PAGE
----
Washington — Nations around the globe reacted to the re-election of President Obama on November 6.
In the village of Kogelo in western Kenya, where President Obama's father was born, men, women and children sang and danced in the streets. "Kenya, as always, is proud of our association with you," Kenyan President Mwai Kibaki said in a statement. "We look forward to the deepening of relations between our two countries during your second term in office."
German Chancellor Angela Merkel congratulated the president in a letter released by her office. "I have deeply appreciated our many meetings and conversations about all the issues involved in developing the German-American and the trans-Atlantic relationship," Merkel wrote, "not least in overcoming the global financial and economic crisis."
China's state-run news agency, Xinhua, reported that President Hu Jintao congratulated Obama on his re-election. Hu's message said China-U.S. relations had made positive progress in the past four years as a result of the two nations' joint efforts.
Malaysian Prime Minister Najib Razak expressed his wish that the president's re-election would lead to even greater cross-cultural unity. "My hope," Razak said, "is that President Obama will continue in his efforts to foster understanding and respect between the United States and Muslims around the world."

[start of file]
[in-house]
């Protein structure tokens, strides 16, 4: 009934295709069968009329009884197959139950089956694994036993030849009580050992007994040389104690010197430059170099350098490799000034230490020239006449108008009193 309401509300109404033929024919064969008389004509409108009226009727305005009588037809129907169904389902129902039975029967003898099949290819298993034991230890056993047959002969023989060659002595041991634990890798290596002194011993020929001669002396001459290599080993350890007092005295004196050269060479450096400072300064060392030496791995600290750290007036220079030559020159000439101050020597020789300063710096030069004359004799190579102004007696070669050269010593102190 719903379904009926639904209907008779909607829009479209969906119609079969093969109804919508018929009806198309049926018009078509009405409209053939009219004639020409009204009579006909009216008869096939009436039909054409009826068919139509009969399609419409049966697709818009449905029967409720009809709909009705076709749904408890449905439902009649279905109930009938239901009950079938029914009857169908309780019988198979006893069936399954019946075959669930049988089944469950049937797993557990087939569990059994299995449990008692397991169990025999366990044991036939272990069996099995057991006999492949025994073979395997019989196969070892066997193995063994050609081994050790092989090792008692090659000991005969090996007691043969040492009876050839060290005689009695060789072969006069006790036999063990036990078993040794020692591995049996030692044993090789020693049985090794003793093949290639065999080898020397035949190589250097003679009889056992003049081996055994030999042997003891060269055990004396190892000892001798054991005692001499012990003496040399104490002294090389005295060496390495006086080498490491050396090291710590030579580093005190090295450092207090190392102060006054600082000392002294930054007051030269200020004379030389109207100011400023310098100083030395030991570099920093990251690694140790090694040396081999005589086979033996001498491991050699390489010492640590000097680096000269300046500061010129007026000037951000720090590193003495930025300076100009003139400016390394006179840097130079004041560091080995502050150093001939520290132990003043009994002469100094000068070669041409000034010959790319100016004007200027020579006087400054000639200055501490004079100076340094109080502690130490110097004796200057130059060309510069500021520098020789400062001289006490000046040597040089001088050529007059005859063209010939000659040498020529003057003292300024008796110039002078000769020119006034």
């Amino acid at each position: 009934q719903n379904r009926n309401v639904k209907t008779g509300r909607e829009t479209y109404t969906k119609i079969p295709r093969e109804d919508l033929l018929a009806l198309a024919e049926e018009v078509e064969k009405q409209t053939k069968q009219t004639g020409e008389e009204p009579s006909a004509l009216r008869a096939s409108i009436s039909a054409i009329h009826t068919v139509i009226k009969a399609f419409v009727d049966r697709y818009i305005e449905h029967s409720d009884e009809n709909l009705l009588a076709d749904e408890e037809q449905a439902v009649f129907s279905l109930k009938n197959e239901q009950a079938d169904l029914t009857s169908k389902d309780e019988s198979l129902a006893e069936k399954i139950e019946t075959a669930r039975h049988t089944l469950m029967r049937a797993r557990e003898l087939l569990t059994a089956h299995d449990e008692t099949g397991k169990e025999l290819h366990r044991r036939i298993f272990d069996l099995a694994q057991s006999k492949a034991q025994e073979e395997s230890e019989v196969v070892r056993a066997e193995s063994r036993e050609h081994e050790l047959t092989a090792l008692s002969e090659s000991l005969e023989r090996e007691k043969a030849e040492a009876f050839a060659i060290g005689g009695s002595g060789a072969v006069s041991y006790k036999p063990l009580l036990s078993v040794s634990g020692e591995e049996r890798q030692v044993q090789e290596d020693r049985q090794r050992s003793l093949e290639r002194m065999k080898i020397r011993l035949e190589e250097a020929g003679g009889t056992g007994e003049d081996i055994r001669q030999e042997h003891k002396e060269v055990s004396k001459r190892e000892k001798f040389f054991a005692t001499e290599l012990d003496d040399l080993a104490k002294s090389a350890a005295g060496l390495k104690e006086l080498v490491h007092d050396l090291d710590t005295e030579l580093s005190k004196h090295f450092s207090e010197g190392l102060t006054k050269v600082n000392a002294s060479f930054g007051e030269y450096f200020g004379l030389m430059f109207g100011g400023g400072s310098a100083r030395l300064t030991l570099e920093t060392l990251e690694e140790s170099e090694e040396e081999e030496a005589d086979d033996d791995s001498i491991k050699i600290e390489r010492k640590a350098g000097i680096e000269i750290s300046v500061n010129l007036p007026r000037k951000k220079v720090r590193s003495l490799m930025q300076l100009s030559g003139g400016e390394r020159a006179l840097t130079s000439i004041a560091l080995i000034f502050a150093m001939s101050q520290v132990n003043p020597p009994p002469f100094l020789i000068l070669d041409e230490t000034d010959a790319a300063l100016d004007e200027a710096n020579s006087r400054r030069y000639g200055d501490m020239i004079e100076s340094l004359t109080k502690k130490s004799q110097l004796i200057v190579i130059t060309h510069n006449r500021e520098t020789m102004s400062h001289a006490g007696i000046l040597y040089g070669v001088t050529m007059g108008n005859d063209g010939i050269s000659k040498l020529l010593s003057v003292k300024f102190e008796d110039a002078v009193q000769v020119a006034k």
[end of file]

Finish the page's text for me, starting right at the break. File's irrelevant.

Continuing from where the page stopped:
Egyptian President Mohamed Morsi congratulated his U.S. counterpart, saying in a congratulatory message that he hoped to strengthen "friendly relations between the two countries to serve their common objectives, namely justice, liberty and peace."
And in the streets of Indonesia, where Obama lived as a child, drivers and motorcyclists shouted, "Obama!" The president visited Indonesia in 2010, and has enjoyed great popularity there. "We need someone to lead the world, to maintain peace," a restaurant manager in Jakarta told the Christian Science Monitor. "Since Obama has been president, we have seen a good impact for the whole country."
The Brazilian newspaper Folha de S. Paulo reported that President Dilma Rousseff formed a heart shape with her hands and said of the president, "I am going to call him to congratulate him."
In a message of congratulations, Indian Prime Minister Manmohan Singh said, "I have no doubt that there is much more we can do together to further strengthen the India-U.S. partnership and thereby advance peace and stability, expand mutual economic opportunities, harness the potential of science and technology, innovation and higher education and empower our people to address global challenges."